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Origin of the Runes

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  • witch@in-box.net
    After the other day s fairly pathetic piece on the right wing and runes I thought I should redeem myself with the other promised piece about the origin of the
    Message 1 of 11 , Nov 3, 2000
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      After the other day's fairly pathetic piece on the right wing and
      runes I thought I should redeem myself with the other promised piece
      about the origin of the runes. This is not something I would claim to
      be an expert on. Saxon rather than Norse literature is my area of
      training. However I do think it would be very useful for the
      beginners on this list if we tackled this subject since it is one of
      the things that makes the runes unique among divinatory tools/oracles
      in that there is a clear mythology explaining their origin.

      We will be no doubt returning to the topic of the Eddas in the future.
      These are written texts which provide an important source of material
      for Norse mythology. The Elder or Poetic Edda includes a poem Havamal
      (The Words of the High One) which tells how the god Odin first found
      the runes.

      One of the general messages we get from the runes is that nothing
      comes without a price. The rune Hagalaz for example (Haegl) opens up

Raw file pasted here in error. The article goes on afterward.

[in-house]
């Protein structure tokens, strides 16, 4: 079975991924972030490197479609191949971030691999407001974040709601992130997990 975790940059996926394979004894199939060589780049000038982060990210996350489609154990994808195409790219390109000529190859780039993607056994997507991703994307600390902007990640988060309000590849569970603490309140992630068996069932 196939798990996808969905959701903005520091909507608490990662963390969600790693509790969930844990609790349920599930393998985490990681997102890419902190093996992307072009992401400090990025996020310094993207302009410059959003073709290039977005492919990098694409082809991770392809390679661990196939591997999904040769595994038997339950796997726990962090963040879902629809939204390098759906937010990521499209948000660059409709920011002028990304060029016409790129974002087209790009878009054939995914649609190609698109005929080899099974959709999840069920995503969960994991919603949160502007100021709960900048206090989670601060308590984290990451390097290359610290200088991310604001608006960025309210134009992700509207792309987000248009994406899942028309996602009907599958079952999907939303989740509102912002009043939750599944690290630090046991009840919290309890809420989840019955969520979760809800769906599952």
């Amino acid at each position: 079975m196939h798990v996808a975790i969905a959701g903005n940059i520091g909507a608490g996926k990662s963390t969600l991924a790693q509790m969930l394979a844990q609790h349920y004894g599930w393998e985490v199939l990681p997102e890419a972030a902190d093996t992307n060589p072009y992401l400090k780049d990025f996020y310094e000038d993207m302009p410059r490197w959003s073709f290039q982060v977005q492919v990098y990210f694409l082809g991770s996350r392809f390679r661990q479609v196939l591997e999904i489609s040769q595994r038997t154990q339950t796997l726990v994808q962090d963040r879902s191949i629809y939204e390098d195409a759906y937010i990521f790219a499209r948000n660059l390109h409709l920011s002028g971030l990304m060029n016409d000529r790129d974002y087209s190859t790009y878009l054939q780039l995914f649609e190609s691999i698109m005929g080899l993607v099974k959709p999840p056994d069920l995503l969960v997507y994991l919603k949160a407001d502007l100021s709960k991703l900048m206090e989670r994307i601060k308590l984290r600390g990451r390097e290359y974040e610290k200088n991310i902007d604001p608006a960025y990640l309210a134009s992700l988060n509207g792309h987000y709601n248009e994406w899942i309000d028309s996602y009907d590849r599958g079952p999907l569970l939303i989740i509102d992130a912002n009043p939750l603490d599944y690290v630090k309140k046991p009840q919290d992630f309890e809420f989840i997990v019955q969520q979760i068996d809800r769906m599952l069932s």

opportunity for new growth but first it forcibly clears space, a
      process which is sudden and can be traumatic. In our modern
      something-for-nothing society this is not an easy concept to accept
      and yet it is a fundamental and universal law which we cannot ignore.
      Abuse the environment as we have done and freak weather conditions
      are the price we pay. The link between cause and effect was one
      understood in ancient times and embodied in the concept of Wyrd(If
      you
      don't know about it, think of it as Karma for now). Discovery of a
      precious gift such as the runes could not then come easily or without
      sacrifice.

      Odin hung from Yggdrasil (The World Tree) for nine days without food
      or water, pined to it by his own spear. There are obvious
      similarities here to the traditional imagery of the Hanged Man Tarot
      card, especially as, like the figure in the Rider-Waite deck for
      example, Odin hung upside down. This inversion is important because
      it
      implies a humility and a willingness to look at the world afresh. We
      can see Odin's action as an extreme form of shamanistic ritual
      helping
      him to reach an altered state of consciousness. For, on the 9th night
      as he lay between life and death, he first saw the runes

      "Down into the depths I gazed
      Crying aloud I took up runes
      Then finally I fell"

      For me, the depths reference is not only to the roots of Yggdrasil but
      to Odin himself. This was a moment of self-realisation also - looking
      into his inner depths. I think this is supported by another line
      which speaks of this being a sacrifice of Odin to Odin. There is I
      think a strong personal element to all working with the runes and
      that
      is why seeking to lay down too strict rules on how to use them is
      neither desirable or often possible. The Eddas are a useful starting